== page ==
PRG ImmiMart Limited is the sole agent in the world licensed to market this program, and according to one of the agents at the office, the company keeps $100,000 of the $180,000 fee for a family application, with the remaining $80,000 going to the Vanuatu government. They did not clarify what portion of the fee for an individual application went to the company.

The VCP is a separate scheme to the Development Support Program (DSP), which is managed by different agencies. The Guardian’s investigation into the identities of those who obtained citizenship of Vanuatu was focused on the DSP and not this scheme.

In the visitors’ office – an air-conditioned room with the flag of Vanuatu next to the Hong Kong SAR flag and a breath-taking view over Eastern Hong Kong island – Hin Ho, an agent, shows the brochures and the itemised table with the citizenship fees and charges, and explains how to apply for a Vanuatu passport and legally recognised citizenship.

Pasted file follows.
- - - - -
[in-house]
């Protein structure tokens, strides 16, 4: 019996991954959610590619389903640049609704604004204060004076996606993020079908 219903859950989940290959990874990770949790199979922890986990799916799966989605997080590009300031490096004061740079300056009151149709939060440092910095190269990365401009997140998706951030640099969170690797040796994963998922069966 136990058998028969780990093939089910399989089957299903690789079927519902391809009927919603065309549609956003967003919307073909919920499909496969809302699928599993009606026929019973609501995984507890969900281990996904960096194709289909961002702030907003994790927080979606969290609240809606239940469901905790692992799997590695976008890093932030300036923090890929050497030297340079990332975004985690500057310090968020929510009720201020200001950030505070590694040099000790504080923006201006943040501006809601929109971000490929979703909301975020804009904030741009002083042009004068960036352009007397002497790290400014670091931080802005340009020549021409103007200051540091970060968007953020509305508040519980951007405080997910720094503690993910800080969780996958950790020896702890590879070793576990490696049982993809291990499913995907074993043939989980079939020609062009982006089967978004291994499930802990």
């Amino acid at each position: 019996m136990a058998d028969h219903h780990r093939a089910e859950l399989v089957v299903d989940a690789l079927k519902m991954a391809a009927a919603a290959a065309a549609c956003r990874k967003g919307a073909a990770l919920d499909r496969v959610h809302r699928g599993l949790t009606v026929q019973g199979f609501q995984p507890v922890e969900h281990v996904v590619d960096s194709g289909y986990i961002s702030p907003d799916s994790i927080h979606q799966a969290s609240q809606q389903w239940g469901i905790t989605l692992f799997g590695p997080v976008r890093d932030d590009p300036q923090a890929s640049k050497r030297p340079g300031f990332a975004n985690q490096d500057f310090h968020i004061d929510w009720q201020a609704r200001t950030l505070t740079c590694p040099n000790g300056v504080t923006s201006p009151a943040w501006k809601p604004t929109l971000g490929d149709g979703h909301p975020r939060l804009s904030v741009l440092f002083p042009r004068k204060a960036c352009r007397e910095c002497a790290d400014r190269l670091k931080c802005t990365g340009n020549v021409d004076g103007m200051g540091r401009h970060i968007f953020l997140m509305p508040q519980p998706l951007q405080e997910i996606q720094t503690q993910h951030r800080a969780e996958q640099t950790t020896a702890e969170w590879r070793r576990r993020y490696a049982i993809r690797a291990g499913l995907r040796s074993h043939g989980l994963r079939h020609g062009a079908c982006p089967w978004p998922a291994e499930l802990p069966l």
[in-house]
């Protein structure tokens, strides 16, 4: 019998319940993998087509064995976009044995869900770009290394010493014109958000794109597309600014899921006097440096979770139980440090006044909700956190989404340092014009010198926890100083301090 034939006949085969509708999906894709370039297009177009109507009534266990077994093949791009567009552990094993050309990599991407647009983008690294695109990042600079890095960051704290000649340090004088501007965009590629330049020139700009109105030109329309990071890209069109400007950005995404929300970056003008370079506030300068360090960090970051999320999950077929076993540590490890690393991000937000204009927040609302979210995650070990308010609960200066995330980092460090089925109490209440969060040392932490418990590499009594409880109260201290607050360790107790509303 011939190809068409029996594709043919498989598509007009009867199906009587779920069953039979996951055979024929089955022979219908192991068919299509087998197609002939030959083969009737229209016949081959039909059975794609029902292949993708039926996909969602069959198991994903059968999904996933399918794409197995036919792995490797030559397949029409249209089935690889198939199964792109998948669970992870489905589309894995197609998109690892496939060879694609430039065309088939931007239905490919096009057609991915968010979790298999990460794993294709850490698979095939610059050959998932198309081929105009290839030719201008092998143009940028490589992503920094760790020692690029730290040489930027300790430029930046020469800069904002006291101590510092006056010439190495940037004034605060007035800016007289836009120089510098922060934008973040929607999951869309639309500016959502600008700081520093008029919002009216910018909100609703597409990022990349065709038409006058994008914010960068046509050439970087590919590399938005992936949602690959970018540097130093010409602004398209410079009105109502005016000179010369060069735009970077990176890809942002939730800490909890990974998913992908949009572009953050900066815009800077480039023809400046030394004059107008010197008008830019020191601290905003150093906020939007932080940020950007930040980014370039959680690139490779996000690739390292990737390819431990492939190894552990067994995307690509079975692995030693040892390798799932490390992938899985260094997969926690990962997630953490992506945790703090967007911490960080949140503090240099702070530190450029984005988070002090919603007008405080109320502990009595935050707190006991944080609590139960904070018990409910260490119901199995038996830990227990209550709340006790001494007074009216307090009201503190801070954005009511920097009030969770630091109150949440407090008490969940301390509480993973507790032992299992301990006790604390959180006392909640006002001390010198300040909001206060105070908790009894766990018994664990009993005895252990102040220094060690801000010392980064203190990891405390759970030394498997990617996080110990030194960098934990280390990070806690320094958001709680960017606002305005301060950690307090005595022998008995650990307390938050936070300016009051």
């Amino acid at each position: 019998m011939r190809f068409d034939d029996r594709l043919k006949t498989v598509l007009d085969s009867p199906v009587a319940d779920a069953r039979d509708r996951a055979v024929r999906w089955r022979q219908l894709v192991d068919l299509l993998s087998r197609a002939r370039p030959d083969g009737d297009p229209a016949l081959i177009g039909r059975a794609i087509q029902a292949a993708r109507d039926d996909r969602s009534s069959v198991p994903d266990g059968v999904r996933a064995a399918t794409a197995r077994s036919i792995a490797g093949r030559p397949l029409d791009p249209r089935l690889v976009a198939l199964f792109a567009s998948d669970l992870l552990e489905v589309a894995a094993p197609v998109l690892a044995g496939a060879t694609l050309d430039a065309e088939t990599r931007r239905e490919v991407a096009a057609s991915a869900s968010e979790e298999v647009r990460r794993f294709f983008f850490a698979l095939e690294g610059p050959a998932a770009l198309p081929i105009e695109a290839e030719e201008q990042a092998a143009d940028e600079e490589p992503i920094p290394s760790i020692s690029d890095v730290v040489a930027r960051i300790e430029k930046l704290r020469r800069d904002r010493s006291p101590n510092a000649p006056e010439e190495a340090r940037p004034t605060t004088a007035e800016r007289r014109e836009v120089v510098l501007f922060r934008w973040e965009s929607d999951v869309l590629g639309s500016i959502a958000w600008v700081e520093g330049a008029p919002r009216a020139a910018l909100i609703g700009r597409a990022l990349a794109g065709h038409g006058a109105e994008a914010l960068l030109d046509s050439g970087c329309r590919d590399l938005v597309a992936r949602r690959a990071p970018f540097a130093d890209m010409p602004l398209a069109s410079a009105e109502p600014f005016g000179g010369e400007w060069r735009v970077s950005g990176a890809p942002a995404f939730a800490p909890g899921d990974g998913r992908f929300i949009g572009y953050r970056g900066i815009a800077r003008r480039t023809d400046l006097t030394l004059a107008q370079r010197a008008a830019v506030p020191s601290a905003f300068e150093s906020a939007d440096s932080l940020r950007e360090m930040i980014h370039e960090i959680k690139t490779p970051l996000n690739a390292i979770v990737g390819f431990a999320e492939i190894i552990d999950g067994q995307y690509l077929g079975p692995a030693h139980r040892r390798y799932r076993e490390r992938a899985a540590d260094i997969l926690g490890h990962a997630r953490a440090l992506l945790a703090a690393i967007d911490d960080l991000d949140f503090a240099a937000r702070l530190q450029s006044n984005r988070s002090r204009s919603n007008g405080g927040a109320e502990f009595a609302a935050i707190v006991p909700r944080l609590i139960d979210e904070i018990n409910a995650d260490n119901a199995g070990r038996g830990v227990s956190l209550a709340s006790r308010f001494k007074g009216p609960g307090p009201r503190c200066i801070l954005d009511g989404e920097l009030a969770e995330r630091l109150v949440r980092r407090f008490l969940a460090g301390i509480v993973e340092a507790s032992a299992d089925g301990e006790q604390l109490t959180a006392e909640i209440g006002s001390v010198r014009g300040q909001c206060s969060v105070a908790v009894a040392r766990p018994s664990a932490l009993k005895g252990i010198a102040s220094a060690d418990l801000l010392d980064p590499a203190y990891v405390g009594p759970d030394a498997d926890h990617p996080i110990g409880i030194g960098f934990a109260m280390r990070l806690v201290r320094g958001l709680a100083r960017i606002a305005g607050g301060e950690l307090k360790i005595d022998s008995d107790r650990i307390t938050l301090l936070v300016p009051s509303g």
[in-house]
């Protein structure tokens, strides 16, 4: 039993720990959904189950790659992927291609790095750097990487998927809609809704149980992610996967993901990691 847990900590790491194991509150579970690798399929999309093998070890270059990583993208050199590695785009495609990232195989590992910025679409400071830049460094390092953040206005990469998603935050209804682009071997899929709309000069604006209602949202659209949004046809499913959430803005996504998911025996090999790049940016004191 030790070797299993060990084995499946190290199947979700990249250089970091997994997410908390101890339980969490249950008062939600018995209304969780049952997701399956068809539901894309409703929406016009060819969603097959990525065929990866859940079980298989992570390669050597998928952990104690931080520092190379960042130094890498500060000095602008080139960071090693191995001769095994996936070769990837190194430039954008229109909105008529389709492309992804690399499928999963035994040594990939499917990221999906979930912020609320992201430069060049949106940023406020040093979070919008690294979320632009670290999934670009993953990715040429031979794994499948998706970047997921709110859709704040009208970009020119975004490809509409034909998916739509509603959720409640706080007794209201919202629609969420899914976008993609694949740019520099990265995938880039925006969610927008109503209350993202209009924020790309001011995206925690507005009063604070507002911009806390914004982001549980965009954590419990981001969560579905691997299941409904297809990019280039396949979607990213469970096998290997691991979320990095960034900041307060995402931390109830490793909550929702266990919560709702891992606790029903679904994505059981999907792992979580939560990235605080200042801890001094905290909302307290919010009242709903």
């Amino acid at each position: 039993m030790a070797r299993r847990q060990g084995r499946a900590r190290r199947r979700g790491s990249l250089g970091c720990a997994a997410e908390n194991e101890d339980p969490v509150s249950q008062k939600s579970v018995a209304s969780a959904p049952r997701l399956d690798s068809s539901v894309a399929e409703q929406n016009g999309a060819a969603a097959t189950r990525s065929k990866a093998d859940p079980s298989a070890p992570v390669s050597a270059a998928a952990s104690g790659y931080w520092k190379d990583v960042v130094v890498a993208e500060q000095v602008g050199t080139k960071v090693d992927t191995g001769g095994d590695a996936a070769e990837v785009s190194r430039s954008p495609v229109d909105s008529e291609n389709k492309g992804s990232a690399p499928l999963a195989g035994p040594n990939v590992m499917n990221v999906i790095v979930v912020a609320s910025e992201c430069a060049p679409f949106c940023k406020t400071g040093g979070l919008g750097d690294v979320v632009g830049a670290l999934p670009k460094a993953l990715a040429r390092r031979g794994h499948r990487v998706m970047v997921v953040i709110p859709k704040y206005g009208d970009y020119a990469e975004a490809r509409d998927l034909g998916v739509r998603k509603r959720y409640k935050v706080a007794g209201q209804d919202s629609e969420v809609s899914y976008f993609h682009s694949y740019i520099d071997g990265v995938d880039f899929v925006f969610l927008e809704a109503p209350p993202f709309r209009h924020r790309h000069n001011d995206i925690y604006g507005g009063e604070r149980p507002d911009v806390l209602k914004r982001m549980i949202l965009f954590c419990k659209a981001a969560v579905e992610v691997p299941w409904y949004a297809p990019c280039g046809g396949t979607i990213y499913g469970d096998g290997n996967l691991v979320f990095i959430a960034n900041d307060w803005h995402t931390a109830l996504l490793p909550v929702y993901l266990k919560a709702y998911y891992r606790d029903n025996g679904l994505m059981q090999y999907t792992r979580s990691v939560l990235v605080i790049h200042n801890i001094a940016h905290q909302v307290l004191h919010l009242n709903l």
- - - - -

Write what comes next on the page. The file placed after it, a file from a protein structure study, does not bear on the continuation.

The application process is straightforward, and shouldn’t take longer than eight weeks and does not require applicants to set foot in Vanuatu. It is such a well-established system that the brochure even specifies that the screening committee normally meets on the last Thursday of every month, while the citizenship committee meeting takes place on the last Friday of every month.

Money and no criminal record seem to be the main requirements for the “high quality new immigrants” scheme, with applicants required to provide a police clearance certificate, and asset proof of no less than $250,000 – excluding the amount that is being paid to the VCP to obtain citizenship.

Once approved, applicants can take an oath of allegiance in the building, after which they are handed a citizenship certificate and passport, and they can go down the fast lifts and exit into Gloucester Road having become a legally recognised citizen of the small Pacific Ocean archipelago.